Silence can be hard to come by, can’t it? Especially when we think we’re “too busy” for silence. Here’s an article from the NY Times on “The Busy Trap”:

Busyness serves as a kind of existential reassurance, a hedge against emptiness; obviously your life cannot possibly be silly or trivial or meaningless if you are so busy, completely booked, in demand every hour of the day. …..Idleness is not just a vacation, an indulgence or a vice; it is as indispensable to the brain as vitamin D is to the body, and deprived of it we suffer a mental affliction as disfiguring as rickets. The space and quiet that idleness provides is a necessary condition for standing back from life and seeing it whole, for making unexpected connections and waiting for the wild summer lightning strikes of inspiration — it is, paradoxically, necessary to getting any work done. “Idle dreaming is often of the essence of what we do,” wrote Thomas Pynchon in his essay on sloth. Archimedes’ “Eureka” in the bath, Newton’s apple, Jekyll & Hyde and the benzene ring: history is full of stories of inspirations that come in idle moments and dreams.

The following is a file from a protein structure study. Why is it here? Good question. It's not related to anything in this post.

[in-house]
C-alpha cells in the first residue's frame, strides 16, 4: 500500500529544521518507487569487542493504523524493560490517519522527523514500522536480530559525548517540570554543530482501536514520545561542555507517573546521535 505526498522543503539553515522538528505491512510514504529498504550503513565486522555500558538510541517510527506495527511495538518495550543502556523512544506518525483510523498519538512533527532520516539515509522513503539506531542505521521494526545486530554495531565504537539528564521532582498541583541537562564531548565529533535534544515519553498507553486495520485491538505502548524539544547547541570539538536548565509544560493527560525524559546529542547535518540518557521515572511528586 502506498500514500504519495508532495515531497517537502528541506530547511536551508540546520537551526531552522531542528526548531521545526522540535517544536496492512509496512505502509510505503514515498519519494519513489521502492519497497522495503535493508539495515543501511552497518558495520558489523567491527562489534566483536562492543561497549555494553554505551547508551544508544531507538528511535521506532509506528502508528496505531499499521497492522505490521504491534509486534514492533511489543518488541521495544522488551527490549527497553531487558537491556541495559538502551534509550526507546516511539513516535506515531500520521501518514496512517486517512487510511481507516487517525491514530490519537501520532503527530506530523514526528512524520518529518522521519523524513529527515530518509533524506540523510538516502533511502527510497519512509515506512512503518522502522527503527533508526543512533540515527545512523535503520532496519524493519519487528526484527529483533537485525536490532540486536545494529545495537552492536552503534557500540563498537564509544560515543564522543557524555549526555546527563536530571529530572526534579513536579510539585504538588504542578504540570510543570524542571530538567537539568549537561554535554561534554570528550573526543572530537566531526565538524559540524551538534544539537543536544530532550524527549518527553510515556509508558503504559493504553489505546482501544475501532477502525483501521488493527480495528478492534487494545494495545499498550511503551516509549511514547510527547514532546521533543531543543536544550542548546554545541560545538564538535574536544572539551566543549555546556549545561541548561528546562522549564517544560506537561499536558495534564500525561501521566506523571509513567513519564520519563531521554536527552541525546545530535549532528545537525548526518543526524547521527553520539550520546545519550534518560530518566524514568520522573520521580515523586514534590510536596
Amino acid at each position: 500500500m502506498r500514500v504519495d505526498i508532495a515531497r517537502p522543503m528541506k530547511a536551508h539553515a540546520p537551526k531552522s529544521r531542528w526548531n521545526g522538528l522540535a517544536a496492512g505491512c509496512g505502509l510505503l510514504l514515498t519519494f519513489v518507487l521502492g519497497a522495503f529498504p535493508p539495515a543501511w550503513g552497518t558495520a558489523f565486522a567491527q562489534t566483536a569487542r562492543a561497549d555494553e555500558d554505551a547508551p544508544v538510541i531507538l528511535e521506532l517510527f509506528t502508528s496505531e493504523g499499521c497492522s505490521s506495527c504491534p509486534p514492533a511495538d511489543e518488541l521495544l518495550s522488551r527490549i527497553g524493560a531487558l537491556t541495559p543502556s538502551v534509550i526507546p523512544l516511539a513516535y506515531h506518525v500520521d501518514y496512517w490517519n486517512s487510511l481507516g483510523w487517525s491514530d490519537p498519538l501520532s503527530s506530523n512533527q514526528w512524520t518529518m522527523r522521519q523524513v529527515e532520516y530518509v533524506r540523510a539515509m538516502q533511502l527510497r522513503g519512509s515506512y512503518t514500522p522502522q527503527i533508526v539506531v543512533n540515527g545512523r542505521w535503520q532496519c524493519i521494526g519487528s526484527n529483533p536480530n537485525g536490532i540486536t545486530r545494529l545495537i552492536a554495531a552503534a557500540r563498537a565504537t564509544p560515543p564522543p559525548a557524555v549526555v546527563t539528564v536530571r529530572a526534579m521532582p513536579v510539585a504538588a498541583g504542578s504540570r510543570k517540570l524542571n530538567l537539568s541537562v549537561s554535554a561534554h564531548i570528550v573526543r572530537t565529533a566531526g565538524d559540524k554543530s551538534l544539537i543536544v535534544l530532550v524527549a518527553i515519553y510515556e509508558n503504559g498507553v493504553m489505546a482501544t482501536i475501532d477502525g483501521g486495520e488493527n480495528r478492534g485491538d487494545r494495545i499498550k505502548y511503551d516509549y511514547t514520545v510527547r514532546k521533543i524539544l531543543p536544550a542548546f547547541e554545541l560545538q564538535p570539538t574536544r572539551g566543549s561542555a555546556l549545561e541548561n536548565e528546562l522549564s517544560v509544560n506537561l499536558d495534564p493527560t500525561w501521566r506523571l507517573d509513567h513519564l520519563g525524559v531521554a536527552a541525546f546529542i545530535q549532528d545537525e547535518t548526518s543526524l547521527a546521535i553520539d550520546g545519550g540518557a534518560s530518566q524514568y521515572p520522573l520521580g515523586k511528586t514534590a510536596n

And this, from Kaspa, at Writing Our Way Home, as she takes a moment to pause in the busyness of moving:

I am enjoying this pause between moments of chaos. The silhouettes of leaves cast onto other leaves as the desk lamp shines though the plant next to me. The dark cat purring at my feet. Even the warmth of the light on the textured wallpaper we inherited from the last inhabitants.

This is all the stuff of life. I was going to write something about my hectic work schedule. How I had to take on an extra shift at my part time job and how little time I had to write to you all, what with seeing clients and running Buddhist services and unpacking boxes… It all seems less important in this Sunday evening pause.

Today I heard our friend Esther Morgan reading from her collection Grace at the Ledbury poetry festival. One of the themes of that collection is ‘whilst life is happening elsewhere’ – that sense that we are waiting for our lives to start. Waiting for something.

But this is it. We have to start from where we are right now – with all the chaos as well as the beauty. Learn to be with the plastic dust sheeting on the floor, and the too loud fireworks, in the same way as the flowering sage in the garden, and the splayed leaves of the young courgette plants. This is the stuff of life.

This is the stuff of life.
I find that when I struggle the most, it’s when I want that “stuff” to be different than what it is: quieter, louder, more beautiful, easier, whatever. I’m writing this to you out on my back deck, after I’ve spent the morning in a typical struggle that led to surrender. I’m much quieter now.

Today, contemplate your own “stuff of life”: what can you hold more close, and what can you let go?

Wishing you a peaceful week ahead,